Nevis looks at expanding police coverage

Josh Oswald (3).JPG

The city of Nevis averages around 900 to 930 incident calls a year, according to Hubbard County deputy Josh Oswald, who asked the council to consider adding an additional officer down the road.

“Just to put that in comparison with our neighboring town (Akeley), they average right around 300 to 350 calls,” he said. “A couple of years ago, Nevis Township was the busiest area in the county. And looking at the future, I can honestly see Nevis growing, especially in the summertime. I can see where there’s going to be a time when law enforcement could use some extra help. With weekend activities, I think the safety of the residents should come first.”

Oswald said he would like to attend some budget meetings in the coming year.

One option he asked the council to consider is having him in a supervisory role, with another officer to come in and rotate hours to work nights on the busy weekends.

“We utilize the Hubbard County (Mounted) Posse when we can, but they’re busy, too,” he said.


Council member Jeanne Thompson asked why Oswald thinks Nevis has such a high call volume compared to Akeley.

“I think, population-wise, a lot more people come to this area in the summertime,” he said. “Houses fill up. We’re more resortish.”

Council member Rich Johnson said Nevis also has more “walkability” between the Iron Horse, the trail, the Muni and the other businesses.

“I think we should pursue it (getting another officer),” Mayor Jarod Senger said. “Our responsibility is the safety of our residents.”

Johnson suggested Oswald “put some numbers” together and bring them to the city budget meeting in July.

Oswald told the council at their Jan. 13 meeting that he received 71 calls in December.

“Traffic’s been busy again,” he said.

In addition to responding to calls, Oswald does both residential and business checks.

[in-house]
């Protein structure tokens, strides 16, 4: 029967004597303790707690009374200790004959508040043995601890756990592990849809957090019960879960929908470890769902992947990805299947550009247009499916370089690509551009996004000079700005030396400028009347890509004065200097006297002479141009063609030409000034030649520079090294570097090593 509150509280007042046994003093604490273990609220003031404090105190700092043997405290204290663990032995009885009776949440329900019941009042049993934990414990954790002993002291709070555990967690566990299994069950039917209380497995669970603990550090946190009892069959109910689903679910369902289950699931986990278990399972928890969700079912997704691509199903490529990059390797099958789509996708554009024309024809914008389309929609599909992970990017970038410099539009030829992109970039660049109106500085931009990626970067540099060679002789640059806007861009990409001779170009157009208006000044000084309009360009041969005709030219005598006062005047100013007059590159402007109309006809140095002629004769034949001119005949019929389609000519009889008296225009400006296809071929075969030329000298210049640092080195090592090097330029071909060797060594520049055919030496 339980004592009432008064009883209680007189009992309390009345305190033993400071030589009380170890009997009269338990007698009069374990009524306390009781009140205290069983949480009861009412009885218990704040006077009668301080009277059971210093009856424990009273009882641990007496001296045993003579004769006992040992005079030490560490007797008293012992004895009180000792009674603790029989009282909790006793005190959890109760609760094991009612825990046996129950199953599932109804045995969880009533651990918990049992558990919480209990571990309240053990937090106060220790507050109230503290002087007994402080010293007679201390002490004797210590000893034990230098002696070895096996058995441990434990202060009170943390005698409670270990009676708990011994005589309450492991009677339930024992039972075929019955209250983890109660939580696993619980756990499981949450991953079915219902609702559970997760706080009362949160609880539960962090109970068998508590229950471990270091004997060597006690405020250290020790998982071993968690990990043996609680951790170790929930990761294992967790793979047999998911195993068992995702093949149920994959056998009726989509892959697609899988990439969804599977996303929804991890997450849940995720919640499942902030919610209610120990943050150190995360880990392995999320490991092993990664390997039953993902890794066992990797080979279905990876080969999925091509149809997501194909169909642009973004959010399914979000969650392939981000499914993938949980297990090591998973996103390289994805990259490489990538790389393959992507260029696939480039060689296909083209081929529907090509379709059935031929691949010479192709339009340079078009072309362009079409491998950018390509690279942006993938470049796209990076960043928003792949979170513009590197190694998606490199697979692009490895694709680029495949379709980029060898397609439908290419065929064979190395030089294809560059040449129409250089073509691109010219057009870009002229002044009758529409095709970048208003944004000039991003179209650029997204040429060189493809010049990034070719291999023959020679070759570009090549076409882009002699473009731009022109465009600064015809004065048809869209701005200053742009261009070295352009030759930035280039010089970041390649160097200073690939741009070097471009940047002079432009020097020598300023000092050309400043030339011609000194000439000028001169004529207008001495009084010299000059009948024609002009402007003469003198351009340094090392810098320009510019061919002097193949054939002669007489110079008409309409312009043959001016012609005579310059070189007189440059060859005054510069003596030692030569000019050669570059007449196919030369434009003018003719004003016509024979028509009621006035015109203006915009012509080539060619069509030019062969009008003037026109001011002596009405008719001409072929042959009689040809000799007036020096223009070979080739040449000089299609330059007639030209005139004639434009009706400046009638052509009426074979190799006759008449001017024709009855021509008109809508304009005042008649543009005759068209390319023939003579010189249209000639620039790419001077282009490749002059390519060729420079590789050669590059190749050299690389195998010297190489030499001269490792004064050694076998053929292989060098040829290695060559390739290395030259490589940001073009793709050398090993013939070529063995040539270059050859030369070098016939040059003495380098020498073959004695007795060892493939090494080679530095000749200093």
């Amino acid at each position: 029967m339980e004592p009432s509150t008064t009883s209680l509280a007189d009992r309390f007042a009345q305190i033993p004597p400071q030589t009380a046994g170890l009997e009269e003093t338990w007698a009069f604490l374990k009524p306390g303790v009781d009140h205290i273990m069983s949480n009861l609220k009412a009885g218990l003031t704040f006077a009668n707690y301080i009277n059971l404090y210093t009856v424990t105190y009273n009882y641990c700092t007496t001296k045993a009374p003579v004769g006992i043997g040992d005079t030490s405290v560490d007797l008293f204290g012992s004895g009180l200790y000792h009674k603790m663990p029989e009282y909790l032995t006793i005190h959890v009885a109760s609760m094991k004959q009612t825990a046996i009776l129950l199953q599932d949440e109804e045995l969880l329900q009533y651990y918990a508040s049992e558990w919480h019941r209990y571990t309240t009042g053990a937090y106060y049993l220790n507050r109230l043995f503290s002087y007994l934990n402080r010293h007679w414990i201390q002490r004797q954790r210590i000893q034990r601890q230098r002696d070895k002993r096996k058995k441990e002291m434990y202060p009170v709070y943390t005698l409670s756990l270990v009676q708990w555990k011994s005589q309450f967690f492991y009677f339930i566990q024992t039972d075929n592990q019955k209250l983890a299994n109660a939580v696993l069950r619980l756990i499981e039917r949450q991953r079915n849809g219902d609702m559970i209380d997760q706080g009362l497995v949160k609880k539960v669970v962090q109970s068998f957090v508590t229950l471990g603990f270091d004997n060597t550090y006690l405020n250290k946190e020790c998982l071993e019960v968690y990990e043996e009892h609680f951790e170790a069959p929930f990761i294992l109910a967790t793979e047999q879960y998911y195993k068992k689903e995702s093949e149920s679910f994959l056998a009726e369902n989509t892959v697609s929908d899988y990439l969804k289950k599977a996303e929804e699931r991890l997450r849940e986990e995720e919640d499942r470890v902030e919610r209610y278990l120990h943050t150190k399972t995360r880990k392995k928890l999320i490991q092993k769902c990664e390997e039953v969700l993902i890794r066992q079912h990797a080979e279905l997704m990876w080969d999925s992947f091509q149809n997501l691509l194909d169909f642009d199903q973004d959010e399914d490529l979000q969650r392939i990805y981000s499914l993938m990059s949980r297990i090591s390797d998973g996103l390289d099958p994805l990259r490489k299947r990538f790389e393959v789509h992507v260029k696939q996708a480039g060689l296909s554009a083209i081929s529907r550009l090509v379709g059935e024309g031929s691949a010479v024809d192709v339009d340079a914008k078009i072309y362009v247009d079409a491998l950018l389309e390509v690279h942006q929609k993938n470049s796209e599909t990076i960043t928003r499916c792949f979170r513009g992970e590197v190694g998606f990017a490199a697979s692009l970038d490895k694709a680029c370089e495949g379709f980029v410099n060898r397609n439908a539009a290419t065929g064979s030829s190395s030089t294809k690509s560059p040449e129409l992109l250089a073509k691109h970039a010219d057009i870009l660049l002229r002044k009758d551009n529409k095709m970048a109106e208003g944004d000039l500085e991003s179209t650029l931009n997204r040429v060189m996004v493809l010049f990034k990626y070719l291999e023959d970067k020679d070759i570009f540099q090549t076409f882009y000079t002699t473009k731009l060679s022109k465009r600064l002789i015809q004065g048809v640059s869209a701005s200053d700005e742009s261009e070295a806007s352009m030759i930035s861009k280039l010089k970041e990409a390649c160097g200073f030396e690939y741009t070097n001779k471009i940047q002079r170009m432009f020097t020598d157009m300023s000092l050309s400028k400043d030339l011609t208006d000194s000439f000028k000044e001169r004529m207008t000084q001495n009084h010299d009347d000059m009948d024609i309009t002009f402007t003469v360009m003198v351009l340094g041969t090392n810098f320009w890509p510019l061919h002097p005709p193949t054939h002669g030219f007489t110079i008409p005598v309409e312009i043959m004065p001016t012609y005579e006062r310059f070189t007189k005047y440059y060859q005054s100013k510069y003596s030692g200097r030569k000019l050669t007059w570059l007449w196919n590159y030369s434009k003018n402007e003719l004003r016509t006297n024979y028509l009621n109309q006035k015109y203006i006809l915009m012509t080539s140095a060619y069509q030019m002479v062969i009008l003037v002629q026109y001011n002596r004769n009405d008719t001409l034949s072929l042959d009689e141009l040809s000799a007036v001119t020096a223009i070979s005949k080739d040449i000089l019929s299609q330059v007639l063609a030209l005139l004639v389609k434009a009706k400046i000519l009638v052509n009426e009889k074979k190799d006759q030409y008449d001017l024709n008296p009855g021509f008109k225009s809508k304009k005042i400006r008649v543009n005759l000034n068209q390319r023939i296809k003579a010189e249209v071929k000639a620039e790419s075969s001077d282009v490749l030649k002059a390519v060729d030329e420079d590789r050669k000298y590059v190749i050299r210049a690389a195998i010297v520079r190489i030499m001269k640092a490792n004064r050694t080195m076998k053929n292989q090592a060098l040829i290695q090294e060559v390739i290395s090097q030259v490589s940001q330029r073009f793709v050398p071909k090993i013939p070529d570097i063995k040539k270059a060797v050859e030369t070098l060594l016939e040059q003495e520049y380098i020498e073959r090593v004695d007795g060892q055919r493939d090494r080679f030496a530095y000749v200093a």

“Words can’t express what you do for this community,” Senger said. “With the role you’ve had in this community and the positive things you’ve done, I think we need to look at the future and getting someone who’s as committed to this community as you are to help you.”

Council member Sue Gray said she appreciates how Oswald takes time to visit with residents over coffee and his presence at the school as well.

“You’re present, you’re involved, you’re active,” Thompson said. “It’s not just a job for you.”

Lorie Skarpness has lived in the Park Rapids area since 1997 and has been writing for the Park Rapids Enterprise since 2017. She enjoys writing features about the people and wildlife who call the north woods home.
What To Read Next
Fundraising is underway to move the giant ball of twine from the Highland, Wisconsin, home of creator James Frank Kotera, who died last month at age 75, 44 years after starting the big ball.
Mike Clemens, a farmer from Wimbledon, North Dakota, was literally (and figuratively) “blown away,” when his equipment shed collapsed under a snow load.
The Minnesota Public Utilities Commission met on Jan. 5, 2023, to consider the application for Summit Carbon Solutions.
Qualified Minnesota farmers will receive dollar-for-dollar matching money to purchase farmland.